Want to learn about investing and finance fast - Need Books to read!

rogerthat4's picture
Rank: Chimp | 14

Hello WSO,

I'm a student at a target university and want to learn more about finance and investing fast. I don't know much as the only thing I have been doing is reading certain articles/publications on WSJ and Seeking Alpha. What books did you guys use to teach yourself accounting/finance/investing/trading? I have some "for dummies books" but I'm not sure if they're the best.

Comments (14)

Nov 21, 2019

Take some classes on Udemy. Relatively cheap to do. They have investment banking courses, specifically.

Most Helpful
Nov 23, 2019

Hey there. You can try these:

For rock solid, intuitive understanding: Take up Damodaran's playlists on Valuation or Corporate Finance. If you want to have a grip on theories, you can go through his textbooks as well. But the free lectures and playlists will suffice for the beginning.

For getting the theories drilled in: CFA Level 1 material.

For watching it in live action: Any financial modeling course like Breaking Into Wall Street. Financial Modeling & Valuation Analyst (CFI) has decent refresher courses. You can use the free refresher courses to get the basics cleared out.

To understand IB: Rosenbaum.

To figure out whether the earnings make sense: Dead Companies Walking, Fooling Some of the People All of the Time, Expectations Investing, Quality of Earnings, Financial Shenaningans.

For philosophizing Finance: Works of Adam Smith (the first hardo), Nassim Taleb, George Soros, Grant's Interest Rate Observer (Even the older ones would do).

Investor Newsletters: Howard Marks (They're free!), Seth Klarman (if you can find them, please post a link) and Vitaliy Katsenelson's newsletter. .

Periodicals worth considering: Institutional Investor (Even the free blogs are interesting), Robinhood Snacks and Morning Brew.

Some series, documentaries & movies, because Ok Boomer: Inside Job, Margin Call, Billions, The Big Short, Enron:Smartest People in the Room, The China Hustle, Ozark, Abacus:Small Enough to Jail, Quants: The Alchemists of Wall Street.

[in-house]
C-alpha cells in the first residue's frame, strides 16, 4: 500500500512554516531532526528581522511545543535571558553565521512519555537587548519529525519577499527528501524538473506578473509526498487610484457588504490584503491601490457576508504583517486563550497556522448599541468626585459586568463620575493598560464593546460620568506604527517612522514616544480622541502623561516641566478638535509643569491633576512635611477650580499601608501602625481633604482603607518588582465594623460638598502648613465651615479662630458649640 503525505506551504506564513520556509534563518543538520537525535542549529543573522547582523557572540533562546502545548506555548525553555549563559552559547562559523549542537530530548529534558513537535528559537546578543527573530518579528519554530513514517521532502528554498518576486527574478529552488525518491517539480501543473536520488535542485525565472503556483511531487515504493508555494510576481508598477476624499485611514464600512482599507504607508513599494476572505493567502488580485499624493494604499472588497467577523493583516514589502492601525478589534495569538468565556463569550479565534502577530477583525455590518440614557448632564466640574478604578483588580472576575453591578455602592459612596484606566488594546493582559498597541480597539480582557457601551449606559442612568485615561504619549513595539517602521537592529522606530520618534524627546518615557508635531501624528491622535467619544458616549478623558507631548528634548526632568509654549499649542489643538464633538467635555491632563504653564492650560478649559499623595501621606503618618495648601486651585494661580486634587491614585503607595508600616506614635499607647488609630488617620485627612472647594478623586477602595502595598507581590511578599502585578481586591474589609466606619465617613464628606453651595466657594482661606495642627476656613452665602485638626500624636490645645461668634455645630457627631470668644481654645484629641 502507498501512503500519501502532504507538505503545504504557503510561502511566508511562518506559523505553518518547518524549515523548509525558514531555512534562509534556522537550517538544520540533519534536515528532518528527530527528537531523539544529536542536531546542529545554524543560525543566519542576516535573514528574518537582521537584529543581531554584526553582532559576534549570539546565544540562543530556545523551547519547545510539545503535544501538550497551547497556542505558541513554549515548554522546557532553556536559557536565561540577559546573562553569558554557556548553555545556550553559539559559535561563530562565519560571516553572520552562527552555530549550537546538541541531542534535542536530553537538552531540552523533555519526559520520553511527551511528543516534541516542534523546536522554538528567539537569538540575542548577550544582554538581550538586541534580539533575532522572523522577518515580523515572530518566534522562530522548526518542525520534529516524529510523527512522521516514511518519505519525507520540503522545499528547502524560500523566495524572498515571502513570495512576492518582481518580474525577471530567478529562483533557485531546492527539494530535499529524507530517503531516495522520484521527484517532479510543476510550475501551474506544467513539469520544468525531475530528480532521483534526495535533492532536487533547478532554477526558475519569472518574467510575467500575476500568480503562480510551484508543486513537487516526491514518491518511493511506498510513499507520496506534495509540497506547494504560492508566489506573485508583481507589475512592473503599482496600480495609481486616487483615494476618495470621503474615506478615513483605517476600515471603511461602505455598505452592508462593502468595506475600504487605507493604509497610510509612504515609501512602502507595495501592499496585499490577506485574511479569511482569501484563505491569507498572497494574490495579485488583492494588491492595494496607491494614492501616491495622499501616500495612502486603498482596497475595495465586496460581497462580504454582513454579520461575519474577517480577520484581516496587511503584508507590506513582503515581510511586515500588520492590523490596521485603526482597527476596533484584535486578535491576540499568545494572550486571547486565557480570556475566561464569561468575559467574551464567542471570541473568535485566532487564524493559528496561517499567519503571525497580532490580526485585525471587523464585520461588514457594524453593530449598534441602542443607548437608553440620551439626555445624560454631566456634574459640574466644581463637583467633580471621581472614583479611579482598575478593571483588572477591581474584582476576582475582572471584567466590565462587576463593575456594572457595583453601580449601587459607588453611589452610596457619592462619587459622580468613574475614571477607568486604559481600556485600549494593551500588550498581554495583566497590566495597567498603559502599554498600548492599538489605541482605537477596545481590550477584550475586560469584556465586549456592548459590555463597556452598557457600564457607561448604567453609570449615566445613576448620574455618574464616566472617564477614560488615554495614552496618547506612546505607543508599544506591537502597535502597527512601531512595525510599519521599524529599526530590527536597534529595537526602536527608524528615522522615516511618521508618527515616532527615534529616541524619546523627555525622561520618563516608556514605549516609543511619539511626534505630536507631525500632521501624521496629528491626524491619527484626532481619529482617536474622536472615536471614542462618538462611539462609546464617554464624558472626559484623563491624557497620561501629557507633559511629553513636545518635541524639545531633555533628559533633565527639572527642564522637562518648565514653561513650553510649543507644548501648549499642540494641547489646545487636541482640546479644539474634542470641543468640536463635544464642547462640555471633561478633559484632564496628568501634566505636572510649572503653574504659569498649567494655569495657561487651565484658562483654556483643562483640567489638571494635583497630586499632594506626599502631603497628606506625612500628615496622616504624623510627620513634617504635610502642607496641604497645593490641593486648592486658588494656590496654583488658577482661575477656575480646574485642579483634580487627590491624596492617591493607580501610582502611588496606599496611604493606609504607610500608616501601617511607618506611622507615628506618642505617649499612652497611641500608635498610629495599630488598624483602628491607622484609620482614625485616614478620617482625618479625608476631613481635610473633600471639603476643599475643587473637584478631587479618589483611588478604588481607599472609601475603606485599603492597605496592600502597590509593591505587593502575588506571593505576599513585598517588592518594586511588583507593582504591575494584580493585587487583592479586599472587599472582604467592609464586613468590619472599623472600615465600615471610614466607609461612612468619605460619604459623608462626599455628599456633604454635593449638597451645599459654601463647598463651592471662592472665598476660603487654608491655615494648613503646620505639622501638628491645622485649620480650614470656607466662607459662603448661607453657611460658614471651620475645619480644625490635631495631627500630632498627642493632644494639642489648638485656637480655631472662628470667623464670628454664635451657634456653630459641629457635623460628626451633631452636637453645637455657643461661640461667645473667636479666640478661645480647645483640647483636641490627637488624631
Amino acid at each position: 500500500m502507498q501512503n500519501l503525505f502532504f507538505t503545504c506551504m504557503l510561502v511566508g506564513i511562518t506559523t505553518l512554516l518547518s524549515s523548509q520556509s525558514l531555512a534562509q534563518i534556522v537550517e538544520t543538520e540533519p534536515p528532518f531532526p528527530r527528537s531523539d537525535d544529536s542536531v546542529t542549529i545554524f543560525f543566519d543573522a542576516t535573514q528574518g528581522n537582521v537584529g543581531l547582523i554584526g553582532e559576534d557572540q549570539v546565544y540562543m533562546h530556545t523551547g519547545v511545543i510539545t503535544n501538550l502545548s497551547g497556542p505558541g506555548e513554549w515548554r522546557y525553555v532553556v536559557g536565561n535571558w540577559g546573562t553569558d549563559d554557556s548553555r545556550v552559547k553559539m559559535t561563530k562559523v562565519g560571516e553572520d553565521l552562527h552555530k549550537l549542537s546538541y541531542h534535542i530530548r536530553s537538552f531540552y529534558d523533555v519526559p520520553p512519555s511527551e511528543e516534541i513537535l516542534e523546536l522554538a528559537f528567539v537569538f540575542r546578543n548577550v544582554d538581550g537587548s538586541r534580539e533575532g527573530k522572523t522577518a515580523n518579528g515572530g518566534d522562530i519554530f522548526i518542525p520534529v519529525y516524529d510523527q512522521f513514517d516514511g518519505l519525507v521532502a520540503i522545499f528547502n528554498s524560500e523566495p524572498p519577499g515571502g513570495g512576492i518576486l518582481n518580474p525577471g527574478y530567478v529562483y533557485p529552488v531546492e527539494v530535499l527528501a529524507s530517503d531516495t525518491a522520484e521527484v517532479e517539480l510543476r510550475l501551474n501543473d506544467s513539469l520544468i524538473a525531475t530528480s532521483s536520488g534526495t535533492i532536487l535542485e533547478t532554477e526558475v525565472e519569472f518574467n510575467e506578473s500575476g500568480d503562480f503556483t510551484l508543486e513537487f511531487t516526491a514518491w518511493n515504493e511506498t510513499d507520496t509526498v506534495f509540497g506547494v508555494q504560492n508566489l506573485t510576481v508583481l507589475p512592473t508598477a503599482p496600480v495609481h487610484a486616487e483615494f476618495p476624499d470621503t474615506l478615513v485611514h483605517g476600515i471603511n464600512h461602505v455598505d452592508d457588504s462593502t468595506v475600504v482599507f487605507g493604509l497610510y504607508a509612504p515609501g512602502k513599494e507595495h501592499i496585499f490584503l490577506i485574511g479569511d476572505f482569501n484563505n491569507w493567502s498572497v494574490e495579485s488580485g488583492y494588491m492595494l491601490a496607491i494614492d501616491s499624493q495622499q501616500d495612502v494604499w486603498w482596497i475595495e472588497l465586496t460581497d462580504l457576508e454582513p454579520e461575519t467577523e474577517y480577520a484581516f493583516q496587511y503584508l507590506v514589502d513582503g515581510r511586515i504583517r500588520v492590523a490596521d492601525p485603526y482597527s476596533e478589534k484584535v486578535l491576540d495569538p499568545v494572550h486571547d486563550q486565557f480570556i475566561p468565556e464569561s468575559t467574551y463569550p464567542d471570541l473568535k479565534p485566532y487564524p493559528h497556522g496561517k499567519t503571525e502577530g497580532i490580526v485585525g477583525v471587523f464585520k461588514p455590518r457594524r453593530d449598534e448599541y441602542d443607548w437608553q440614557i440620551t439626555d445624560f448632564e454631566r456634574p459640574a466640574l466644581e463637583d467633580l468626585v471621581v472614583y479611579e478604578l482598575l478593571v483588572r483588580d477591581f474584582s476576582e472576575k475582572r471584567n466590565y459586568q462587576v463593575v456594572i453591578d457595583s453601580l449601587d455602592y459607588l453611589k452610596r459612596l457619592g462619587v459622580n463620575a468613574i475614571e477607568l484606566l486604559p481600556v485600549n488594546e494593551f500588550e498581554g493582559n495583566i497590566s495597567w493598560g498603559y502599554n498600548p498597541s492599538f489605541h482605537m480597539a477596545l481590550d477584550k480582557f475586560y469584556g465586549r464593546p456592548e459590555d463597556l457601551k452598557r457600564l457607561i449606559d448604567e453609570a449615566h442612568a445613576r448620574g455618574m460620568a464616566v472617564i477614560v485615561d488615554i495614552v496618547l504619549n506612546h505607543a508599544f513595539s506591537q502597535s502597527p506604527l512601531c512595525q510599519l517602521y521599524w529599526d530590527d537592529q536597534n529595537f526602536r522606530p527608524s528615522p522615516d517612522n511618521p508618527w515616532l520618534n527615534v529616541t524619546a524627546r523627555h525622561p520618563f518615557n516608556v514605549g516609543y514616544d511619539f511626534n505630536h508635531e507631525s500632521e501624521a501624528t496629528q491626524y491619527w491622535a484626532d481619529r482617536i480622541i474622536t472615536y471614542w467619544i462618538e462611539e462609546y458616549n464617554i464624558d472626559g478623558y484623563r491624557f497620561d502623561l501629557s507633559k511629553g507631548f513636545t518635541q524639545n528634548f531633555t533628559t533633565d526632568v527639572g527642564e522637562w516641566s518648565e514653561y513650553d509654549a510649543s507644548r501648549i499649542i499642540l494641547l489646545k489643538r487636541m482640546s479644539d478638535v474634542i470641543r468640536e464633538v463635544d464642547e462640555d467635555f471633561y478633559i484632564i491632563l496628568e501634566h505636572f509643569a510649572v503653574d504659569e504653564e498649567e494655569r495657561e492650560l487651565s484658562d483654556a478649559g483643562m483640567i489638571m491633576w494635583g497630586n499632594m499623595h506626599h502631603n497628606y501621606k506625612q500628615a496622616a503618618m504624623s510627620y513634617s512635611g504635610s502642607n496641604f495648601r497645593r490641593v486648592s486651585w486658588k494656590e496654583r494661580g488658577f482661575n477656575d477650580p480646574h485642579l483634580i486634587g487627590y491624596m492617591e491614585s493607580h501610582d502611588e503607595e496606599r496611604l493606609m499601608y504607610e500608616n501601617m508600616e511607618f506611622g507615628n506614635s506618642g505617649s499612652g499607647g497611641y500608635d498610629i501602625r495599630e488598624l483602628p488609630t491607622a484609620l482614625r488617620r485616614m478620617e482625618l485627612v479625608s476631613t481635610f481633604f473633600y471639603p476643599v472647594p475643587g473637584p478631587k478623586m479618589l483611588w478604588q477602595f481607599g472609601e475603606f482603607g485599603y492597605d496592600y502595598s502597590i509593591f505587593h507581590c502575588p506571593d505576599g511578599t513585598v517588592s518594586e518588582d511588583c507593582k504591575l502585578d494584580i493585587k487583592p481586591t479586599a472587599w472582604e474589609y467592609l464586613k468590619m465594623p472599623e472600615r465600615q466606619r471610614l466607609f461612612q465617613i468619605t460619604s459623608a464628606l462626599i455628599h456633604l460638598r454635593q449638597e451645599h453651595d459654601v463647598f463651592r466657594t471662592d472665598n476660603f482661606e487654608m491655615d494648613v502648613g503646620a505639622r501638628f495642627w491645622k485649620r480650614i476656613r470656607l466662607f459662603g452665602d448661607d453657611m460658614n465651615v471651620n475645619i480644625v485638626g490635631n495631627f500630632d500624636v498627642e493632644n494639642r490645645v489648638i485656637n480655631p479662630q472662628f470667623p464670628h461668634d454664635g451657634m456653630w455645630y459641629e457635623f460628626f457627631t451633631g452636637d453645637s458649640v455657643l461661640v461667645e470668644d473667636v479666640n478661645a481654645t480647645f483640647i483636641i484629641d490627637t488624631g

YouTube Channels Worth a Mention: Real Vision Finance, OneWire, Milken Institute, Investor Archive, Bloomberg Live.

Welcome to the club.

    • 8
Nov 23, 2019

Out of everything here, watching Ozark is probably the best way to prep for technicals

    • 1
Nov 23, 2019

Yes. Obviously. That's Asset Management 101 jamming with Taxation 305.

On a serious note - some names on that list are pretty common guilty pleasures.

Nov 26, 2019

I would include a history of finance/thrillers section: Black Edge, Bad Blood, Red Notice, I heard the new jim simmons book is good, the buyside, billionaire's apprentice

Array

Nov 27, 2019

@RandomWalkTheory - these are decent titles. Michael Lewis books sound go close to the boundary of conspiracy theories, but they make very interesting reads nevertheless. There's this book called Kochland by Christopher Leonard; I just finished reading it up and it was worth all the pages. I also read What It Takes by Stephen Schwarzman; there are a few humble brags here and there but it makes up for a good read. There's the Billion Dollar Shark as well; haven't read it but have heard some solid reviews.

I think Goldman Sachs has a reading list floating around. It covers a ton of books from theoretical ones to real life inspired fiction.

Nov 26, 2019

This is excellent, Verbose.

Nov 27, 2019

Thanks, man!

Nov 23, 2019

You can also try Martin shkreli's introduction to investing on youtube, he has a series of videos where he goes in depth in evaluating companies. They're pretty boring but if you fight through it you'll learn a ton. Hope this helps a little bit.

  • Associate 2 in CorpDev
Nov 23, 2019

You really only need to read one book: damn it feels good to be a banker

Nov 24, 2019

The Intelligent Investor

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Nov 26, 2019

What about industry profiles books? Like is there a book that does a good job of explaining the specifics of each major global industry? Also, what are the best stock picking books? @mjburryMD @Antonftoni @Antonftoni @jjt0407

Nov 26, 2019

I would just read research reports about the industries you are interested in. You can try to see if any banks have published Equity Research reports, or your university library probably gives you access to several databases that you could be useful.

Array

Nov 26, 2019
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